Wives are to fight the urge to hold a grudge.
Dealing with a Disrespectful Husband as a Christ Following Wife
Therefore it is unsurprising that Scripture urges wives to treat their husbands with honor and respect—not because their husbands have earned it or deserve it, but because Jesus is worth it. Peter writes to the wives of unbelieving husbands, “Likewise, wives, be subject to your own husbands, so that even if some do not obey the word, they may be won without a word by the conduct of their wives, when they see your respectful and pure conduct” (1 Pet 3:1).
Their respectful conduct might actually win over their husbands, and convince them of the reality of Christ’s lordship because it so clearly demonstrates their souls’ anchoring in something far more profound and eternal than the approval of their husbands.
That is why Paul can begin by saying “Wives, submit to your own husbands…” but conclude by saying “…as to the Lord” (Eph 5:22). Wives are not called to honor their husbands because they are always necessarily worthy of honor, but because Jesus is. Honoring them is an offering of worship to the Father.
Does the Bible Mention What To Do About Abuse within a Marriage?
It is extremely important to stress at this point that, though a wife is called to treat her husband with honor and respect, that does not give license for a wife to remain in an unsafe environment. A wife is not honoring her husband by allowing him to endanger her. Any wife who is experiencing danger should contact law enforcement first, and her pastors second, and be physically removed to safety immediately.
Establishing physical safety is not at odds with seeking to repair and redeem a broken marriage. In fact, the more a wife is able to courageously remove herself from an abusive situation, the more she honors God’s intention for marriage, and actually helps prevent her husband from continuing to sin against her in this egregious way.
But what constitutes abuse? Darby Strickland is a Christian counselor with several decades of experience with abuse and in her seminal book Is It Abuse: A Biblical Guide to Identifying Domestic Abuse and Helping Victims, she offers the following helpful definition:
Abuse occurs in a marriage when one spouse pursues their own self-interests by seeking to control and dominate the other through a pattern of coercive, controlling, and punishing behaviors. This controlling pattern of behavior is commonly called domestic abuse or domestic violence. I like to use the term oppression, since it provides a framework for this behavior that is addressed in Scripture and captures the domination that it involves. No matter what form oppression takes, its intended outcome is the same: to punish and wound a victim so that an oppressor gets their world the way they want it.
And one note – especially when it comes to sexual abuse – it’s not the wife’s fault. Regardless how she behaves or whether or not she shows off her body, the sin lies with the abuser.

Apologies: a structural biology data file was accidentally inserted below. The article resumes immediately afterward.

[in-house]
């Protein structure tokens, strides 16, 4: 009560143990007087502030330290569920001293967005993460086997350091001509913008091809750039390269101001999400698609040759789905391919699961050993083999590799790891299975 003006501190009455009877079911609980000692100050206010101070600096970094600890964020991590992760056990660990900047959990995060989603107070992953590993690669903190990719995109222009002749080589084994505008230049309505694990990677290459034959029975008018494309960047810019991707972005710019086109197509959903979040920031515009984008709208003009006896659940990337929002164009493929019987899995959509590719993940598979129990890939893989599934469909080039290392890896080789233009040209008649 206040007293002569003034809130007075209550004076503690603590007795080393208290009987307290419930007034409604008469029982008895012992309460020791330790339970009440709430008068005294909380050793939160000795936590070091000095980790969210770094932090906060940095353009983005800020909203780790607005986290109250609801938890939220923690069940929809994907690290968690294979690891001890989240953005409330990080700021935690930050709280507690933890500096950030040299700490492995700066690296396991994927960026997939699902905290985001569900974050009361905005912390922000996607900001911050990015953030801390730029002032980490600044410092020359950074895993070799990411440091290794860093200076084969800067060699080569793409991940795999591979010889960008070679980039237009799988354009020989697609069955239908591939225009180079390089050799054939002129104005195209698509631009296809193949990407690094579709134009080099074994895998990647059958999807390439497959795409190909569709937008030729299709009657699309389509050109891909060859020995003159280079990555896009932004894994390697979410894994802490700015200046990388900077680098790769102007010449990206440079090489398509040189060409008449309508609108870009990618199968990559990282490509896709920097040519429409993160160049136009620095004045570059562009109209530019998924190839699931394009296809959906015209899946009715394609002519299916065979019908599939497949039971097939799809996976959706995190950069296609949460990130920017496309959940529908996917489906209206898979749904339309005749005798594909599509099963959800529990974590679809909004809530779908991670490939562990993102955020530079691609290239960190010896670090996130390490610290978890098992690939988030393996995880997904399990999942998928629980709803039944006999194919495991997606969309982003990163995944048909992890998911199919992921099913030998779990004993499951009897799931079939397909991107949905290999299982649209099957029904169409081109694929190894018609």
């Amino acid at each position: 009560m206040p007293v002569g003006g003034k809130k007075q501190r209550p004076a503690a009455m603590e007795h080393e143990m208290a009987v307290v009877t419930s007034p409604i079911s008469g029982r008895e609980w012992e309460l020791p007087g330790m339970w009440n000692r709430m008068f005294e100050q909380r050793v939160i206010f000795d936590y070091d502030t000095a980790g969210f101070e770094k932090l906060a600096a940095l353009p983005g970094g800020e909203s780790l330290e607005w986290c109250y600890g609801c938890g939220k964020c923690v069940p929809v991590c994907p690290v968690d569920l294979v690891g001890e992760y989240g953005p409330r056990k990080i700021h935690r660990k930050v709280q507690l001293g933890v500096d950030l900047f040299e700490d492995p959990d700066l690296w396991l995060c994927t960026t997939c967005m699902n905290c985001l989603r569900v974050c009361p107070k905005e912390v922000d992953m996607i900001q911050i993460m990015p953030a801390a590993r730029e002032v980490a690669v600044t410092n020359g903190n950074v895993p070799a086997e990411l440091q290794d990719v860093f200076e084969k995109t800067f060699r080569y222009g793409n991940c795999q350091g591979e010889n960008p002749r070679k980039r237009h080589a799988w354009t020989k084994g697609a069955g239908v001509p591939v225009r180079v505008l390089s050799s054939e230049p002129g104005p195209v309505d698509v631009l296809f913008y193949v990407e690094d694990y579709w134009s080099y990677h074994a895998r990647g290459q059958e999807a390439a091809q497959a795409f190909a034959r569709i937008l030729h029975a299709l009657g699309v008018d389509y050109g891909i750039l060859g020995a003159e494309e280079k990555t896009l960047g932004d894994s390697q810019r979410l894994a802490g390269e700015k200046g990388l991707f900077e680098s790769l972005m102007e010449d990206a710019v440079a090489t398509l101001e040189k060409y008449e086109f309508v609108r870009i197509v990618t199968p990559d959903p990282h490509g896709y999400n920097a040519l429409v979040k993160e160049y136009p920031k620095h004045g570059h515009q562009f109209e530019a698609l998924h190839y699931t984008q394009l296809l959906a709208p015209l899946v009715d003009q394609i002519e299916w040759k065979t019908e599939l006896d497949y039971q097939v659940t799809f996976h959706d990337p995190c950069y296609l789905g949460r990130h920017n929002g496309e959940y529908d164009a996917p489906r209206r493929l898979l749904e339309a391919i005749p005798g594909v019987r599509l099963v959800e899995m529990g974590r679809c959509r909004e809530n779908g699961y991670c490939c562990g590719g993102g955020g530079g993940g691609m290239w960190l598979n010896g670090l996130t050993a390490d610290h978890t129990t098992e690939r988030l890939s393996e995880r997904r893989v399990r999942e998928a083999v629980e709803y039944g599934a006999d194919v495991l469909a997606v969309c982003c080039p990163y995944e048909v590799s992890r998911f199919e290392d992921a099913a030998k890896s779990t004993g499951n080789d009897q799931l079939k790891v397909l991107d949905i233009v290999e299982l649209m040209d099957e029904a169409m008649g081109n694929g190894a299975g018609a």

If a woman is unsure as to whether she might be in an abusive relationship, the good news is that she does not have to try and answer that question alone. Civil authorities, caring local church leaders, and skilled counselors will all help her gain clarity on what she is experiencing. Abusers always work to retain power and control over their victims by silencing and isolating them. Bringing what is hidden into the open, and shining a light into dark places, is the first step towards receiving help and freedom.
While it is godly when Christians bear up under persecution (Matt 5:11; Rom 12:14), contrary to what a confused and worn-down wife might think herself, or be misled to believe, “God never calls us into violence if it can be avoided.” Justin Holcomb explains:
We are not called to passively accept every form of unjust pain that comes our way—especially not abuse. This is not an idea that comes from Scripture. Rather, Scripture shows us a complex and multifaceted view of human suffering, and so we must not be simplistic in our counsel to ourselves and to others who face unjust suffering. Scripture does not encourage people to endure avoidable suffering and it does encourage them to avoid unnecessary suffering. Let us not fall into the trap of thinking that if you decide to take steps to end the abuse, you are being a bad Christian.
Christian wives may tend to be slower to speak up when enduring abuse, out of a misguided belief that it is God’s will for them to suffer in silence, but nothing could be further from the truth. Get help. Don’t procrastinate.
What Does the Bible Say About a Disrespectful Husband?
If a wife finds herself on the receiving end of constant contempt from her husband, it can feel confusing and disorienting. But Scripture is clear. Wives should experience their husbands as a source of spiritual, emotional, and psychological sustenance and safety. This does not mean that a wife should feel dependent on, controlled by, or beneath her husband, but rather that his presence should lead to her flourishing rather than her withering.
1. Lisitsa, Ellie, “The Four Horsemen: Contempt,” accessed May 9, 2022, https://www.gottman.com/blog/the-four-horsemen-contempt/
2. Frederick W. Danker, Walter Bauer, and William Arndt, A Greek-English Lexicon of the New Testament and Other Early Christian Literature, 3rd ed (Chicago: University of Chicago Press, 2000), 812.
3. Darby A. Strickland, Is It Abuse? A Biblical Guide to Identifying Domestic Abuse and Helping Victims (Phillipsburg, New Jersey: P&R Publishing, 2020).
4. Justin S. Holcomb, Is It My Fault? Hope and Healing for Those Suffering Domestic Violence (Chicago: Moody Publishers, 2014), 127.